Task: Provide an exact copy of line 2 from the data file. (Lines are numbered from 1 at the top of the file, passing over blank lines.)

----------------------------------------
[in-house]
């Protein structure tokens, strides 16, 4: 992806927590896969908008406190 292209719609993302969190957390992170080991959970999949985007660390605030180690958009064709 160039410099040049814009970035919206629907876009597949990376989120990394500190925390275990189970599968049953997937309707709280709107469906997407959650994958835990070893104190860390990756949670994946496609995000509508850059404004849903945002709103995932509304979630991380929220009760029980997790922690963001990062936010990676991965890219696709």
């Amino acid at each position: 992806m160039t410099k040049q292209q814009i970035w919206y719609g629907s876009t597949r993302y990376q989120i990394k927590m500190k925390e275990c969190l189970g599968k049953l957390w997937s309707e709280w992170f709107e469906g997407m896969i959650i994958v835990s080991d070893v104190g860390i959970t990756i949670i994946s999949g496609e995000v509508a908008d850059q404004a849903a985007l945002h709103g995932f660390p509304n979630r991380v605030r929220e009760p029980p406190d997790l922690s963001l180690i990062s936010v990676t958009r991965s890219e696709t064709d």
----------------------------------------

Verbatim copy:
């Protein structure tokens, strides 16, 4: 992806927590896969908008406190 292209719609993302969190957390992170080991959970999949985007660390605030180690958009064709 160039410099040049814009970035919206629907876009597949990376989120990394500190925390275990189970599968049953997937309707709280709107469906997407959650994958835990070893104190860390990756949670994946496609995000509508850059404004849903945002709103995932509304979630991380929220009760029980997790922690963001990062936010990676991965890219696709």